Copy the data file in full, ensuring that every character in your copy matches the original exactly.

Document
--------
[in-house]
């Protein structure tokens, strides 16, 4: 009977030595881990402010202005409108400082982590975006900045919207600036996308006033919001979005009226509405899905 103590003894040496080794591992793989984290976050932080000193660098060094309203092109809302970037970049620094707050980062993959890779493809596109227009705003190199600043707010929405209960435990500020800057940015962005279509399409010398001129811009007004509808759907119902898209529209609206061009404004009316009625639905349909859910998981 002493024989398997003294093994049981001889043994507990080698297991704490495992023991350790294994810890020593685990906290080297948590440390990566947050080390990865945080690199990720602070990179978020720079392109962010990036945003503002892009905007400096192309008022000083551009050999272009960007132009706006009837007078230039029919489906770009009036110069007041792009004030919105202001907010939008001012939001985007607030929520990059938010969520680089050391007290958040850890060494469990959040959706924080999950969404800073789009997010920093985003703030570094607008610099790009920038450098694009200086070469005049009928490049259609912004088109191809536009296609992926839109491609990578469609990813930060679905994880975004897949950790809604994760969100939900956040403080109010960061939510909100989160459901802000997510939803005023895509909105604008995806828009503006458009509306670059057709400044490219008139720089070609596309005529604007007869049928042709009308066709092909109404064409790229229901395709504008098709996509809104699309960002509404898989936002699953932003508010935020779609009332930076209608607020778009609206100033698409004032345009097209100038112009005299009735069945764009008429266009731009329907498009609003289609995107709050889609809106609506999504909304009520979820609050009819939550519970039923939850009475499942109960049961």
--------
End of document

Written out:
[in-house]
């Protein structure tokens, strides 16, 4: 009977030595881990402010202005409108400082982590975006900045919207600036996308006033919001979005009226509405899905 103590003894040496080794591992793989984290976050932080000193660098060094309203092109809302970037970049620094707050980062993959890779493809596109227009705003190199600043707010929405209960435990500020800057940015962005279509399409010398001129811009007004509808759907119902898209529209609206061009404004009316009625639905349909859910998981 002493024989398997003294093994049981001889043994507990080698297991704490495992023991350790294994810890020593685990906290080297948590440390990566947050080390990865945080690199990720602070990179978020720079392109962010990036945003503002892009905007400096192309008022000083551009050999272009960007132009706006009837007078230039029919489906770009009036110069007041792009004030919105202001907010939008001012939001985007607030929520990059938010969520680089050391007290958040850890060494469990959040959706924080999950969404800073789009997010920093985003703030570094607008610099790009920038450098694009200086070469005049009928490049259609912004088109191809536009296609992926839109491609990578469609990813930060679905994880975004897949950790809604994760969100939900956040403080109010960061939510909100989160459901802000997510939803005023895509909105604008995806828009503006458009509306670059057709400044490219008139720089070609596309005529604007007869049928042709009308066709092909109404064409790229229901395709504008098709996509809104699309960002509404898989936002699953932003508010935020779609009332930076209608607020778009609206100033698409004032345009097209100038112009005299009735069945764009008429266009731009329907498009609003289609995107709050889609809106609506999504909304009520979820609050009819939550519970039923939850009475499942109960049961």